• Alpha01Alpha01 Posts: 157

    Bryce is fantastic!

    I use bryce all the time, you can make what ever you want or what ever your imagination can come up with.  I used it back in the days when the AGP 16mb Voodoo cards ruled the market.

    I use it on a low budget laptop, it does not require a super computer to run and renders are acceptable for just passing the time, or coming up with new ideas.

    You can merge and cut objects, blocks to build alsorts, then export them to be used in Daz Studio.  I find this best when wanting to make somthing thats not available.

    You should deffiently download it and use it.

    pictures attached are all made using Bryce stock install.

    A good afternoon high render.jpg
    1200 x 598 - 104K
    A_pair_of_speakers_by_adepenguin.jpg
    900 x 612 - 55K
    Badges hi 1.jpg
    1200 x 598 - 165K
    clock and barometer hi.jpg
    1200 x 598 - 65K
    cst peddles.jpg
    1200 x 598 - 42K
  • akmerlowakmerlow Posts: 1,080

    Nice modelling! Thanks for sharing experience.

  • Yellow PenYellow Pen Posts: 648

    Another Bryce Fans - glad to see you. And, beautiful modeling.

  • Alpha01Alpha01 Posts: 157

    I have been a big bryce fan for over twenty years, its just the last four years, life has been busy.

    Some of you may remember the racing track work I did, all made using bryce, I have included the screen shots, bryce is so under rated.  The modeling work that can be done is easy and fun.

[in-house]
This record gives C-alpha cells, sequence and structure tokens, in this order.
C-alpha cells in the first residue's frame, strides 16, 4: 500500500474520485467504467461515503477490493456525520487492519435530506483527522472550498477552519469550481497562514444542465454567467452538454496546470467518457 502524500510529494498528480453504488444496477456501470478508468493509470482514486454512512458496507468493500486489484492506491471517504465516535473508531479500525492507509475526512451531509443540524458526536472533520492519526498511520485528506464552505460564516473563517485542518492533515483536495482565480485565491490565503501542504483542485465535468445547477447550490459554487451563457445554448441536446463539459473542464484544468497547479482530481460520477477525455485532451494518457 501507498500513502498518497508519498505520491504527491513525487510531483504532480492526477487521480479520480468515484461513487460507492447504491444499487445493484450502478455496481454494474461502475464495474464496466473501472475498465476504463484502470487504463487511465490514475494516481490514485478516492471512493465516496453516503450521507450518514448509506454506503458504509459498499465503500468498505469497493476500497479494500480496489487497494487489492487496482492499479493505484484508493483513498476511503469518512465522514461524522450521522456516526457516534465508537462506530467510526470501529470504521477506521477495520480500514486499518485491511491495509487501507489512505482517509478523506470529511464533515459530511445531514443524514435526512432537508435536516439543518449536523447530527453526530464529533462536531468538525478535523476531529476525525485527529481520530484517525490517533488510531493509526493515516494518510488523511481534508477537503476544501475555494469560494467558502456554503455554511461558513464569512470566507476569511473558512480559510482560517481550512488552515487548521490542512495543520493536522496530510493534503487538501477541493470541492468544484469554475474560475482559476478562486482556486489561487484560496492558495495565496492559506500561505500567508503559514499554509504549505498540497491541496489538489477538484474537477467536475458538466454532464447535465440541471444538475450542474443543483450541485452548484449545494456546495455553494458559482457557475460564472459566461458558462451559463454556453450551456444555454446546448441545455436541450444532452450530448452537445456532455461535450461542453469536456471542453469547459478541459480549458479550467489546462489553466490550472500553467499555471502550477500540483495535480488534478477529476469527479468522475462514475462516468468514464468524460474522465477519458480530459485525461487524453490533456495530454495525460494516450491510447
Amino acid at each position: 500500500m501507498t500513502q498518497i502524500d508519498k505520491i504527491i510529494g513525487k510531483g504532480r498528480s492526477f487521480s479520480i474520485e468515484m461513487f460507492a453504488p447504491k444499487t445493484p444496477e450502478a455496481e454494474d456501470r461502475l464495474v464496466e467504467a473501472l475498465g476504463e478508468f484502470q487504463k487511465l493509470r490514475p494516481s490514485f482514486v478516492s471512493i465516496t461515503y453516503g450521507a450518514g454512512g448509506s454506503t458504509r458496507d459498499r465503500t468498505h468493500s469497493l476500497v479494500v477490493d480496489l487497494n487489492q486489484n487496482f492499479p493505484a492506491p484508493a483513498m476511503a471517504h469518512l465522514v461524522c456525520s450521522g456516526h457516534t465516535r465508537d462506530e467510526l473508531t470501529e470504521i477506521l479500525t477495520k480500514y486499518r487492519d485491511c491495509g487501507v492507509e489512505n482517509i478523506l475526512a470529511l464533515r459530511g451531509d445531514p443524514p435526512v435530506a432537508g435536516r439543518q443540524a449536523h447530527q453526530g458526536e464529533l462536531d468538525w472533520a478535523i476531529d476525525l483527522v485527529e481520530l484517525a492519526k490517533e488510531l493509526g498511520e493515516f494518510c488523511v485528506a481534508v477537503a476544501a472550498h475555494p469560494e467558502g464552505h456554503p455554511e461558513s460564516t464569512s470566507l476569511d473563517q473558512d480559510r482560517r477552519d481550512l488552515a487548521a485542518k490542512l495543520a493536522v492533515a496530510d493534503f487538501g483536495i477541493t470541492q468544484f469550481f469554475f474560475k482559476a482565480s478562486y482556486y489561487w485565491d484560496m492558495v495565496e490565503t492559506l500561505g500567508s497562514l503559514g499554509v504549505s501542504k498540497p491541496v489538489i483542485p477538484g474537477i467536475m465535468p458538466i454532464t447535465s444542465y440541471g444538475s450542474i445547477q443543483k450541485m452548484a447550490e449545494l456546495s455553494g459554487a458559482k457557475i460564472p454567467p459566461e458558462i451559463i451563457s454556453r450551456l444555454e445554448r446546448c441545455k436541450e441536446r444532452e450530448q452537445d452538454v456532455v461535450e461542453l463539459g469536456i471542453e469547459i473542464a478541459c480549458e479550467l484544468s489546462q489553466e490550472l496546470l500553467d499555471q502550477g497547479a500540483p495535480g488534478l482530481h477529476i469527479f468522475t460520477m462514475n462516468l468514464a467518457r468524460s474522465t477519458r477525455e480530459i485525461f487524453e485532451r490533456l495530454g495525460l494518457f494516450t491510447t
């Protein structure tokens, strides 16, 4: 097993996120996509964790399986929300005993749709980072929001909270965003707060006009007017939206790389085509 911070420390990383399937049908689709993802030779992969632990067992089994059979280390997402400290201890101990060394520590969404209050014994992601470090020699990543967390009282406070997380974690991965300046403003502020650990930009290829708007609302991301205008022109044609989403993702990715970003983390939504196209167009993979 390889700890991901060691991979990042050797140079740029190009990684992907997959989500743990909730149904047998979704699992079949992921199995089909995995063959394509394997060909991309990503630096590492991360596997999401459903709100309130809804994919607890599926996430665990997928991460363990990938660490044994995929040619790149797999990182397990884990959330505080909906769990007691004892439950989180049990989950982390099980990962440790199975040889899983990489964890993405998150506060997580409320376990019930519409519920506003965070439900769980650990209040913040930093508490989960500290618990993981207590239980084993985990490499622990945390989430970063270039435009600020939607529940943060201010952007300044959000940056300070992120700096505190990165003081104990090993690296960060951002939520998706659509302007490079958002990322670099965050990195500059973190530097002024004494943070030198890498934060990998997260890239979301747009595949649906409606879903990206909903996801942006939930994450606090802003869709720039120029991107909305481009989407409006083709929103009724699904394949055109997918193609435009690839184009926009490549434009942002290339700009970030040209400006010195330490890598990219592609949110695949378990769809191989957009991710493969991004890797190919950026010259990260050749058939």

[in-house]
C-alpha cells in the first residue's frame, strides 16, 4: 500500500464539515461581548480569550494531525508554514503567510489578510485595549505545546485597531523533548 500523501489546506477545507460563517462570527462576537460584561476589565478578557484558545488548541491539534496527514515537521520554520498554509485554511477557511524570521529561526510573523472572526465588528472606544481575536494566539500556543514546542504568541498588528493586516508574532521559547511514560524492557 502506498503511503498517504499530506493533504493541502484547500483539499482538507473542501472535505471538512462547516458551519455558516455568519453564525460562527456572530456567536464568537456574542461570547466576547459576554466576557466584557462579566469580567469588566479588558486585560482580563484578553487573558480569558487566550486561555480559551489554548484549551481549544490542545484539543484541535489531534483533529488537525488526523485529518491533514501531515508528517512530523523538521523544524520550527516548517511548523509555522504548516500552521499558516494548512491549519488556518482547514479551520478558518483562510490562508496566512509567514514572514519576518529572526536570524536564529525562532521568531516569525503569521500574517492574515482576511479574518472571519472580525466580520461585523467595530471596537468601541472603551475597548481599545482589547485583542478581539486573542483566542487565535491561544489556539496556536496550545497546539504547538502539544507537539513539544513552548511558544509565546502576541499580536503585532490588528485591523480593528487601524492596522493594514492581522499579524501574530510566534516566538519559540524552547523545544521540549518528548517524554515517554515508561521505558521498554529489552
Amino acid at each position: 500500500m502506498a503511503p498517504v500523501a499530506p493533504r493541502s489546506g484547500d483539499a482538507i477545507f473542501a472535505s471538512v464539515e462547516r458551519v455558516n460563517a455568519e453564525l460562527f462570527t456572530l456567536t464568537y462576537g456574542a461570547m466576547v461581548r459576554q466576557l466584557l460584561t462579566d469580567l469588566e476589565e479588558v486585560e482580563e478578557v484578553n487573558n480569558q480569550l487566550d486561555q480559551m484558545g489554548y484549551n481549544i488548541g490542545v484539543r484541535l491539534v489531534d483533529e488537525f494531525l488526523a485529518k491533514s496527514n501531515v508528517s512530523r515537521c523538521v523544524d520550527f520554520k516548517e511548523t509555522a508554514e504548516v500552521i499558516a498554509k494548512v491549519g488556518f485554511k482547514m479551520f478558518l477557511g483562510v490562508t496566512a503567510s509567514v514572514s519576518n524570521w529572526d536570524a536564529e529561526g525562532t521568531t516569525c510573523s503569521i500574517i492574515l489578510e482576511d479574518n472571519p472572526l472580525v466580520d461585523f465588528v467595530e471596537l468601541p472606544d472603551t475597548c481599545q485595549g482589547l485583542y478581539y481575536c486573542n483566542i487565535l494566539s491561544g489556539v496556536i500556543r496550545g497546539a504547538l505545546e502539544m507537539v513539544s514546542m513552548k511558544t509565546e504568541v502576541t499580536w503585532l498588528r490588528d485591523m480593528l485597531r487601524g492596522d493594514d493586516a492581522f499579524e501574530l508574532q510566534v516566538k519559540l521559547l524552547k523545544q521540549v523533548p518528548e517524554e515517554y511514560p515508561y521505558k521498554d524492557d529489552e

Long live Bryce

     

     

    knock hill 1.jpg
    1654 x 908 - 1M
    pit land scene 1.jpg
    1595 x 874 - 1M
    thruxton pit lane.jpg
    1438 x 908 - 701K
    Oulton Park pit lane building one.jpg
    1096 x 908 - 622K
    race track bollard.jpg
    1061 x 908 - 346K
    simple tyre barrier.jpg
    1061 x 908 - 463K
    stairs.jpg
    1096 x 908 - 533K
  • mermaid010mermaid010 Posts: 3,609

    Wow Alpha01 awesome modeling, thanks for sharing

  • HylasHylas Posts: 3,049

    Thanks everyone, I appreciate all the answers.

    I did buy Bryce a few days ago when I had the opportunity to get it for a decent price. Currently I'm having problems installing some of the content, but I'm also doing a 100 things at the same time so maybe I just have to look at it again. Or I will be back with questions :)

    I have no plans to use Bryce for modelling; I intend to create and render landscapes. But it's impressive to see what some folks can achieve!

  • HoroHoro Posts: 8,264

    Alpha01 - great models. Indeed, the possibilities to model in Bryce is underrated, though it also depends how you prefer to work.